hadoop-hdfs-dev mailing list archives

Site index · List index
Message view « Date » · « Thread »
Top « Date » · « Thread »
From Todd Lipcon <t...@cloudera.com>
Subject Re: Heads up: merge for QJM branch soon
Date Thu, 20 Sep 2012 20:43:25 GMT
On Thu, Sep 20, 2012 at 1:38 PM, Suresh Srinivas <suresh@hortonworks.com> wrote:
> I need a week or so to go over the design and review the code changes. I
> will post my comments to the jira directly. Meanwhile any updates made to
> the design document would help.

The latest rev on the design doc is fully up to date as of yesterday.


> On Wed, Sep 19, 2012 at 12:53 PM, Todd Lipcon <todd@cloudera.com> wrote:
>> Hi all,
>> Work has been progressing steadily for the last several months on the
>> HDFS-3077 (QuorumJournalManager) branch. The branch is now "feature
>> complete", and I believe ready for a merge soon now. Here is a brief
>> overview of some salient points:
>> * The QJM can be configured to act as a shared journal directory much
>> the same way that the BKJM can. It supports all of the same operations
>> as the other JMs in trunk, and fulfills all of the stated design goals
>> from the design document.
>> * Documentation has been added to the HA guide to explain how to set
>> up the QJM as a shared edits mechanism.
>> * Metrics have been added to both the NameNode (client side) and
>> JournalNode (server side). These metrics should be sufficient to
>> detect potential issues both in terms of availability and in operation
>> latency.
>> * Security is fully implemented with the normal mechanisms
>> * The branch has been swept for findbugs, javac warnings, license
>> headers, etc, and should be "good to go" by those standards. It is
>> also fully up-to-date with trunk.
>> * The design doc on HDFS-3077 has been updated to reflect the final
>> state of the implementation.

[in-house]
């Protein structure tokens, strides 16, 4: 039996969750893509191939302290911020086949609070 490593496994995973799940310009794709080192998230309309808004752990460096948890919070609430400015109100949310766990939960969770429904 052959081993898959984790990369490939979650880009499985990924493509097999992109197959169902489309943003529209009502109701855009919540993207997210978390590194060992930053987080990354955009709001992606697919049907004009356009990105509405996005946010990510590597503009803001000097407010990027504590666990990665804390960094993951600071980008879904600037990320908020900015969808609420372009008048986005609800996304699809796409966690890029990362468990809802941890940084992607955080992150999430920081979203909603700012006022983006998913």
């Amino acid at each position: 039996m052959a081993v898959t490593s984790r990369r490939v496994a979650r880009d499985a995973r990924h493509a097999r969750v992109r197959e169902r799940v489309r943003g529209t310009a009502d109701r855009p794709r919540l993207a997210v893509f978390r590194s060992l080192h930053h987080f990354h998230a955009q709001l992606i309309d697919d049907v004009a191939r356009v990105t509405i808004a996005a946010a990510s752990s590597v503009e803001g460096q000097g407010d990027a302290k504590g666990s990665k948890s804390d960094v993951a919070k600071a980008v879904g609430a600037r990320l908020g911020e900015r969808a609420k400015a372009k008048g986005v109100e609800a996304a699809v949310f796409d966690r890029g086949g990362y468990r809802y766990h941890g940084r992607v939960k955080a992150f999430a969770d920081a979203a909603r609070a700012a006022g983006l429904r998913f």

>> As this is a critical part of NN metadata storage, I imagine people
>> will be interested to hear about the test status as well:
>> * Unit/functional test coverage is pretty high. As a rough measure,
>> there are ~2300 lines of test code (via sloccount, ie not counting
>> comments etc) vs 3300 lines of non-test code.  The test coverage of
>> the new package is as follows: 92% coverage of client code, 86%
>> coverage of server code. The uncovered areas are mostly
>> assertion/sanity checks that never fail, and security code which can't
>> be tested by unit tests.
>> * In terms of state-space coverage, there is one randomized stress
>> test which injects faults randomly. This test has caught almost every
>> bug in the design or implementation, and alone covers ~80% of the
>> code. Since it is randomized, running it repeatedly covers more areas
>> of the state-space  -- I've written a small MR job which runs it in
>> parallel on a Hadoop cluster, and have run it for many slot-years.
>> (Actually, this test case uncovered an unrelated Jetty bug that has
>> been hitting us for a couple years now!)
>> * In terms of actual cluster testing:
>> ** We have done cluster testing of a small secure HA cluster using QJM